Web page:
83.2      Councillor Jones noted that officers had spent a significant amount of time developing a robust policy and thanked them for their work.

 

It was RESOLVED:

 

(a)         that the matter should be referred to Full Council with the recommendation that Option 1, as detailed in paragraph 4.1 of the report, be approved, allowing the Suffolk Coast European Sites Recreational Disturbance Avoidance and Mitigation Strategy Supplementary Planning Document to be adopted.

Reason: As the competent authority under the Habitats Regulations, Ipswich Borough Council needs to ensure that plans and projects under its jurisdiction do not lead to adverse effects on the integrity of European wildlife sites. Adoption of the Suffolk Coast RAMS SPD formalise the status of the Strategy and ensure that new residential development adequately mitigates for its potential effects on European designated sites.

(b)         that, up to when the Supplementary Planning Document is adopted, the Planning and Development Operations Manager be authorised to make minor changes to the wording or layout of the SPD, provided that the changes do not materially alter the meaning of the document.

 

Reason: Prior to the adoption of the document, officers may identify areas of spelling, wording and layout which could be revised without affecting its meaning. This recommendation will provide the Planning and Development Operations Manager with the ability to undertake any such changes.

84.

E/19/43 Fixed Penalty Notices pdf icon PDF 113 KB

Portfolio Holder – Councillor Alasdair Ross

 

The Council has enforcement powers to deal with a range of offences relating to fly-tipping, duty of care (in relation to safe management of waste), graffiti, fly-posting and abandoned vehicles. Offences under all of these areas can be dealt with by means of a fixed penalty notice (FPN). In addition, the breach of a Community Protection Notice (CPN) can also be dealt with through an FPN.

 

This report proposes options to introduce the use of FPNs for these offences and review the level of penalty for an existing FPN, to bring these in line with similar offences and other Suffolk authorities.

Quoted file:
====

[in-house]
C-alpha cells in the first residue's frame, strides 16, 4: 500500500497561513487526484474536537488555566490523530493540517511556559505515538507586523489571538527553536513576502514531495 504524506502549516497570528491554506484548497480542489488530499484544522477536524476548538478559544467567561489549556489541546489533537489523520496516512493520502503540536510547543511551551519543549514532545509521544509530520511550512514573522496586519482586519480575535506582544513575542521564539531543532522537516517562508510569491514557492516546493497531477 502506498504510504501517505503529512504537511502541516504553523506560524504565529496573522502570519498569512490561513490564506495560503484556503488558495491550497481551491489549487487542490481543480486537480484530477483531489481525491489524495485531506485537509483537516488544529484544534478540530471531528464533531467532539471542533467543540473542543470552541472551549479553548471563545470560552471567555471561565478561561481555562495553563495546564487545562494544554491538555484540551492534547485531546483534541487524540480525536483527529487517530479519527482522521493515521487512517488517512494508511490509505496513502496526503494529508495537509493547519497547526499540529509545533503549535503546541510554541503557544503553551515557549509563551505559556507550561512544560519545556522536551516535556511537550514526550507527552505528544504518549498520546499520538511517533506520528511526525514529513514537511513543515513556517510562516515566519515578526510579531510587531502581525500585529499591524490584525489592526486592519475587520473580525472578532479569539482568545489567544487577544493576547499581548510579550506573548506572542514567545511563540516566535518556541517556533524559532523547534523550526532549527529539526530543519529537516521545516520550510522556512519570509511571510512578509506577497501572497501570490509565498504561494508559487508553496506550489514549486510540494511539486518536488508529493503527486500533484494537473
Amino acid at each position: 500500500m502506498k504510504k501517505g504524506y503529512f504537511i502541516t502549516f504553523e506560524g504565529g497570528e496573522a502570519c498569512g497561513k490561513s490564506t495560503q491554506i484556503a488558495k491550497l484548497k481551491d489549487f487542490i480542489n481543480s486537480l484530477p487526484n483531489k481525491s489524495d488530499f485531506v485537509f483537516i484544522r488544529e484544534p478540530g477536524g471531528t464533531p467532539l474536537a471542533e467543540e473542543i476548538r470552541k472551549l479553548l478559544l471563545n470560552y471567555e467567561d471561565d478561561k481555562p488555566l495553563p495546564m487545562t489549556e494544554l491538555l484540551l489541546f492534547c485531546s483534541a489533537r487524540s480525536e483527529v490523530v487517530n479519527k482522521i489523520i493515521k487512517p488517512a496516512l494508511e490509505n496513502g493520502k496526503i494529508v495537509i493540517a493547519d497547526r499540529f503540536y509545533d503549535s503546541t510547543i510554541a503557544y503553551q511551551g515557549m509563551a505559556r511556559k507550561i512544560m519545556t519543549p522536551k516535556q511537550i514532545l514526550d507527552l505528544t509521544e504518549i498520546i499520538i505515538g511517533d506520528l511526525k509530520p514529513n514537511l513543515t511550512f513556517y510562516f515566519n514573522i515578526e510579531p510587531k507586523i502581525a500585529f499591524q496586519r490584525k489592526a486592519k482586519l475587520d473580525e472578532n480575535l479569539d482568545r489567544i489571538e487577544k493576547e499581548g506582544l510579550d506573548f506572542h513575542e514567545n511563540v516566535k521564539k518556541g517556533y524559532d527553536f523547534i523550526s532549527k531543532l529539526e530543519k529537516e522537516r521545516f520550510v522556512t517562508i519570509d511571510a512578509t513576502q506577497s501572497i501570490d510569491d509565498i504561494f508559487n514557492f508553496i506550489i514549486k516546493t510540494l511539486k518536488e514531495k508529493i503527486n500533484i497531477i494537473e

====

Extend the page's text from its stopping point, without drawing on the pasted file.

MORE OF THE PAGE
Additional documents:

Minutes:

84.1      Councillor Ross explained that the proposal would allow the Council to issue Fixed Penalty Notices for a range of minor offences. The Council’s Fixed Penalty Notices had not been reviewed for some years and the proposal would ensure that they were aligned to current legislation. Councillor Ross explained that there would be increases in the value of some Fixed Penalty Notices as well as some new offences for which they could be issued.

 

84.2      In accordance with Standing Orders Part 3, Section 3, Paragraph 3.5, the following questions were asked:

 

Question 1 – Councillor I Lockington

Paragraph 2.3 of the report states ‘Under the Refuse Disposal (Amenity) Act 1978, the Authority has a duty to remove any motor vehicle in its area which appears to be abandoned, without lawful authority, on any land in the open air’. Please could the Portfolio Holder explain what is meant by Open Air? Does that cover County Council land like green Verges/pavements/roads and any private land?

 

84.3      Councillor Ross explained that in 2019 the Council had been forced to remove 46 dumped vehicles without there being any means of recovering the costs of doing this, which the Fixed Penalty Notice would address. Councillor Ross explained that the use of the words ‘open air’ were used within the legislation without further explanation, and therefore had been interpreted to mean when the vehicle was not enclosed so as to cause issue with access and recovery, and if left could lead to damage to the local environment and / or anti-social behaviour.

 

Councillor Ross noted that the Council had a duty to remove an abandoned vehicle from all land in the open air or any land forming part of a highway, although this duty did not apply where the costs of removing the vehicle to the nearest convenient carriageway was unreasonably high. Councillor Ross confirmed that this duty extended to Suffolk County Council owned land and private land, providing the vehicle could be recovered without unreasonable expense.

 

Question 2 – Councillor I Lockington